Lauren Shehadi and Cal Ripken Jr. (Courtesy of MLB)

Now in her seventh year as a host and reporter at MLB Network, Lauren Shehadi is coming home to cover her first All-Star Game. The McLean native, who co-hosts the weekday morning show “MLB Central” alongside Mark DeRosa and Robert Flores from the network’s Secaucus, N.J., studio, can’t wait for what amounts to a dream assignment, including some time with friends and family, beginning this weekend in D.C.

“All my greatest baseball memories are from the nation’s capital or around the Beltway,” Shehadi, 35, told The Post in a recent phone interview. “It’s kind of like a full-circle moment for me. I remember [American] Legion softball games, being on travel teams where you have five games in a day. All of my favorite memories that molded me into a baseball fan happened in and around D.C., so being able to cover the game of all the greats there is really special for me.”

Shehadi grew up in McLean and attended Langley High School, where she played softball for the Saxons. Her earliest sports memory was watching the Redskins defeat the Broncos in Super Bowl XXII with her dad, Michael. She traces her baseball fandom to Sept. 6, 1995, when she watched Cal Ripken Jr. break Lou Gehrig’s consecutive games played streak at Oriole Park at Camden Yards.

While her job at MLB Network requires her to follow all 30 teams, Shehadi remains a die-hard Orioles fan. Since 2005, she has slowly adopted the Nationals as her second team. Shehadi said her favorite places to watch a game are Camden Yards and Nationals Park, and she’ll try to catch the Orioles and Nationals when they’re at Yankee Stadium or Citi Field.

“I live in New York City,” Shehadi said. “Here, you’re down the line — you’re Mets or Yankees. Or in Chicago, you’re White Sox or Cubs. There’s no ‘I kind of cheer for both teams.’ In the nation’s capital and in Baltimore, you are able to cheer for either team. If both teams went to the postseason, I would cheer for both. We didn’t have a team in D.C., so we adopted the Orioles and they gave us so many great moments. When the Nats came to town, it kind of slowly trickled over to that side.”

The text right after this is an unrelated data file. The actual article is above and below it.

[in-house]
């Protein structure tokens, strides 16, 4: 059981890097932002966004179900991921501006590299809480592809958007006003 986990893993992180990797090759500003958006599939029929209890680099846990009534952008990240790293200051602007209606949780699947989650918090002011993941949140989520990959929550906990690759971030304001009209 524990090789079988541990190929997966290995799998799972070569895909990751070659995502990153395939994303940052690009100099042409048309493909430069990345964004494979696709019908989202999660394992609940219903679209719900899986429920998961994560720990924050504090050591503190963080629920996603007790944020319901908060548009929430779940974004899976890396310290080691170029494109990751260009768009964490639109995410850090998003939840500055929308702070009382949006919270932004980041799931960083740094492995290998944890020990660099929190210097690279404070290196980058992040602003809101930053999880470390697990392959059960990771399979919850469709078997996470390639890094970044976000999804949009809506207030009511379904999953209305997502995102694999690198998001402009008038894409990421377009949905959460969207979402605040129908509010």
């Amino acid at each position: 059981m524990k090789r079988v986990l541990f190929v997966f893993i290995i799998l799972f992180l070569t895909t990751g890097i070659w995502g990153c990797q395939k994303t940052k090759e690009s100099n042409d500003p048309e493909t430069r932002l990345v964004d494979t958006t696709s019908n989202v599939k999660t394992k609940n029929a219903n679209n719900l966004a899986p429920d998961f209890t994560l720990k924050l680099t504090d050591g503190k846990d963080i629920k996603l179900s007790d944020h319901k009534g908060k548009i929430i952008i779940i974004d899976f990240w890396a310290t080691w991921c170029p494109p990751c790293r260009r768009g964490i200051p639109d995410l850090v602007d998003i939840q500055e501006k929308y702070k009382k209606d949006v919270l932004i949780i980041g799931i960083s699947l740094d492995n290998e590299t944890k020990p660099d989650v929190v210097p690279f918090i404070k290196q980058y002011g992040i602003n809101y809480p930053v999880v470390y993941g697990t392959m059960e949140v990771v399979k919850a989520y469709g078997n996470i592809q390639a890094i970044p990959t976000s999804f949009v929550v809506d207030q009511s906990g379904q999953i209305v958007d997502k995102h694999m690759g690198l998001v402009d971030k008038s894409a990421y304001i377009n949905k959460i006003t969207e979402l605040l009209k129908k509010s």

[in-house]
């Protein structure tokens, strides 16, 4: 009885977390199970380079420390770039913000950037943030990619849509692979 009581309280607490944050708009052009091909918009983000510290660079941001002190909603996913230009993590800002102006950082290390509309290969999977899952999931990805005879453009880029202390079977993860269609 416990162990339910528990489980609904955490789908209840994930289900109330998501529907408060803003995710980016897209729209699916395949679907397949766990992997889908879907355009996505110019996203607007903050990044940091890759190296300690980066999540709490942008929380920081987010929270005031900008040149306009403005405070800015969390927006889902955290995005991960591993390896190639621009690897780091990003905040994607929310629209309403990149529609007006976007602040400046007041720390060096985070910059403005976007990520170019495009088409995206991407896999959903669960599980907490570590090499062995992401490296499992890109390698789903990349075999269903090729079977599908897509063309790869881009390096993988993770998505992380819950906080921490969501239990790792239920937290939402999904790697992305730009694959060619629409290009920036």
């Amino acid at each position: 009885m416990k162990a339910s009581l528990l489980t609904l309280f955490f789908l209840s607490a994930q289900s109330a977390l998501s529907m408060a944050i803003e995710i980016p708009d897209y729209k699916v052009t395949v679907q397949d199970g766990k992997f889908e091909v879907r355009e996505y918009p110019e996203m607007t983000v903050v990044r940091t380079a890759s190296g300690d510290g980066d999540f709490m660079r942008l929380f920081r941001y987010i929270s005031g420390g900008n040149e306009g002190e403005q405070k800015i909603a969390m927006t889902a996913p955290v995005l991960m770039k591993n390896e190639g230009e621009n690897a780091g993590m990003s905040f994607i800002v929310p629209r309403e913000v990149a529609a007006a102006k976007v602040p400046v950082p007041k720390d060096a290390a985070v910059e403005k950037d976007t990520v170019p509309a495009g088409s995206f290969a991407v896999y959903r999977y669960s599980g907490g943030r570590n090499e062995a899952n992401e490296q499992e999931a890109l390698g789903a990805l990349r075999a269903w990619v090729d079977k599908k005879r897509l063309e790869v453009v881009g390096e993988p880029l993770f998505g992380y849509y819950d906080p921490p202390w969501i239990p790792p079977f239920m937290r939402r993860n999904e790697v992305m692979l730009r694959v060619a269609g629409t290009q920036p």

Shehadi will fill a lot of roles during all-star week in D.C., where many Nationals fans loathe the Orioles. She’ll serve as the in-game reporter for Sunday’s Futures Game, which will be called by Greg Amsinger and Harold Reynolds, and emcee the Legends & Celebrity Softball Game that follows. On Monday, she’ll host a town-hall chat with MLB Commissioner Rob Manfred, and on Tuesday, she’ll handle pregame and postgame interviews. Shehadi’s biggest challenge may be fulfilling her family’s ticket requests and ensuring her mom, Mary, has a good time.

“She has a list of people she wants to meet,” Shehadi said. “That’ll be a little thank you for all she’s done so far.”

Shehadi, who graduated from the University of Florida and worked at TV stations in North Dakota and Florida before joining MLB Network in 2012, counts Orioles outfielder Adam Jones and Nationals pitcher Max Scherzer among her favorite players to interview. Her greatest All-Star Game memory is watching former Rangers outfielder Josh Hamilton hit 28 home runs in the first round of the 2008 Home Run Derby at Yankee Stadium.

“You didn’t have to be a fan of the team,” she said. “You were a fan of the display. The Home Run Derby is just a show — pure entertainment. It allows for moments like that that you can never forget.”

Shehadi wouldn’t offer a prediction about where Manny Machado, who could be traded before the All-Star Game, ends up, but she has some advice for where his new team should play the Orioles star in the infield.

“I know he wants to win. I also know he wants to play shortstop,” she said. “In my opinion, you want Manny Machado happy, so let him play shortstop.”

As for the Nationals, Shehadi is confident Manager Dave Martinez’s club will turn things around in the second half.

“I think if you were to ask 10 people to name the most talented team in the National League, on paper, I think eight might say the Washington Nationals, but for some reason they haven’t been able to put it all together,” she said. “I’m not sure why. It doesn’t really make sense, because on paper the names are there. That’s not to say they won’t put it together; I think they will. I think they will actually win the East and play deep into the postseason. Over 162 [games], talent wins. It just does.”

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